In the case of Kim Jong Il, Korean media outlets have reported that a dream team of Moscow-based embalmers, who usually tend Lenin’s body, were dispatched to North Korea to prepare the body.

Hwang Kyusung, dean of the Funeral Science Department at the Eulji University in Sungnam, said preserving a body in such a case is an involved process, during which a variety of chemicals and solutions are put in and on the corpse to control the smell and discoloration that come with decomposition.

The initial preparation of the body reportedly costs about $1 million, and the maintenance thereafter will be $800,000 per year.

Speculation is that Kim Jong Il’s body will be placed next to that of his father in Kumsusan Memorial Palace in Pyongyang.

Yoo Chan-yul, a political science and diplomacy professor at the Duksung Women’s University in Seoul, said Kim Jong Un is “vulnerable,” given his youth and inexperience, so keeping the bodies of his father and grandfather around “will help stabilize the system and justify the succession of power to a third generation.” However, Howe said, there is a potential for backlash there and in other countries where deceased political leaders remain on display “well past their sell-by dates.”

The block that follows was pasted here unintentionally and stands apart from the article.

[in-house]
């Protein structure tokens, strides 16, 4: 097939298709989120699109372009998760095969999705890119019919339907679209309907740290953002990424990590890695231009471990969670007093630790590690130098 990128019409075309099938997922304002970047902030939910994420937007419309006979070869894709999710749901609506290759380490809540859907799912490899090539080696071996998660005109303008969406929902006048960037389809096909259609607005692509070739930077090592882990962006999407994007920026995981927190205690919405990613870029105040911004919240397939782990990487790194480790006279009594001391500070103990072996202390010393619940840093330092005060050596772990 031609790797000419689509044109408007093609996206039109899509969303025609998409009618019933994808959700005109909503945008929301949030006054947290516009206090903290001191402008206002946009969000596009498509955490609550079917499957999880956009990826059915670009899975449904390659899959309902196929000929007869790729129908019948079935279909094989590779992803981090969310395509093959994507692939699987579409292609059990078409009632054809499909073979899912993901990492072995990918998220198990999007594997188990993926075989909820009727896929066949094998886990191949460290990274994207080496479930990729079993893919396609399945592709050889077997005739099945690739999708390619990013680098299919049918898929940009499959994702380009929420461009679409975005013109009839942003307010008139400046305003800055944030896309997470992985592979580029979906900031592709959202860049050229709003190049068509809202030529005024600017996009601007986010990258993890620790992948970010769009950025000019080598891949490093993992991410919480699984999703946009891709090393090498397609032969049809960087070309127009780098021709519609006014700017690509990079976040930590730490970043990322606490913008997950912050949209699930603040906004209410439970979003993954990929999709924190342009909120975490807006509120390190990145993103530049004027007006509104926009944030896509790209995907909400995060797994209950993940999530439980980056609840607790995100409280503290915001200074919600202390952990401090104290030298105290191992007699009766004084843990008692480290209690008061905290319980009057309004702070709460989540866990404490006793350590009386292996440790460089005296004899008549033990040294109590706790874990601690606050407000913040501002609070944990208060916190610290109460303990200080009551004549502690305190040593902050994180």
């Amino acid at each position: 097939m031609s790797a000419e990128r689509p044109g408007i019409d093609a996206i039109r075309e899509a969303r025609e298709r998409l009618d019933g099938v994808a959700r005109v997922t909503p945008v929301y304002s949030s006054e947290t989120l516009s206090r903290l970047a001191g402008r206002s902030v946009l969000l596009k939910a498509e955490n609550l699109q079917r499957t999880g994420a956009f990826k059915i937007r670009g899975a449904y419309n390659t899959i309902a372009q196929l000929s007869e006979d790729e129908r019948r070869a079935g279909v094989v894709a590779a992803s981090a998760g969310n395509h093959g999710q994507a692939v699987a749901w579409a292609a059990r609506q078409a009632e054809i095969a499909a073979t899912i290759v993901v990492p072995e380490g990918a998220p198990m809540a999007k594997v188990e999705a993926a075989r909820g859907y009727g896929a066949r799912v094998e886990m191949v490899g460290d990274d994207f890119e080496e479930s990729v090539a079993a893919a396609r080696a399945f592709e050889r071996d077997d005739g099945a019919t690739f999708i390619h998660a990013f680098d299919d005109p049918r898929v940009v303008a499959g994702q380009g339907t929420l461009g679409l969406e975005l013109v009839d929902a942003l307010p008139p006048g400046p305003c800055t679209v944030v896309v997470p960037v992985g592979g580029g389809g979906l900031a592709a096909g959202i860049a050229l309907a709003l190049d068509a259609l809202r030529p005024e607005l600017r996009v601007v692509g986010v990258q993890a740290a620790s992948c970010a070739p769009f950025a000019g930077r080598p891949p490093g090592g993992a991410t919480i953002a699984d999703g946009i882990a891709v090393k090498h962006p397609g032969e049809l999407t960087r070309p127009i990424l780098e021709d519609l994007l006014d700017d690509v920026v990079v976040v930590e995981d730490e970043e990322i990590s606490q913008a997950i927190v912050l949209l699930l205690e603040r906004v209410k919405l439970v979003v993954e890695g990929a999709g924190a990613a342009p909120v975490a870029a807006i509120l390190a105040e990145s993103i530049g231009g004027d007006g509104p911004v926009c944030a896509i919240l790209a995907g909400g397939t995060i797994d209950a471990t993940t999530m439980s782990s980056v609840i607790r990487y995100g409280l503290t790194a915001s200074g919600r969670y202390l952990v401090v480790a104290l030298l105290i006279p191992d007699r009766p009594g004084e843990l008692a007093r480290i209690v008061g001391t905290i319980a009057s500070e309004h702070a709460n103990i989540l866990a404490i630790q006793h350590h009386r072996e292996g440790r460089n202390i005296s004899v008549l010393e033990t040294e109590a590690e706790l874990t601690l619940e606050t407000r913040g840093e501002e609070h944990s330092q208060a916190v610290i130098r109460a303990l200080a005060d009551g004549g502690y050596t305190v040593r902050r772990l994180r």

“The fact is that if you see them in the flesh, so to speak, they may be underwhelming,” Howe said. “It may demystify their leadership.”

For example, in the case of the diminutive Kim Jong Il, he said, “Embalming can’t make him any taller.”

author picture
Yoo Kyong Chang is a reporter/translator covering the U.S. military from Camp Humphreys, South Korea. She graduated from Korea University and also studied at the University of Akron in Ohio.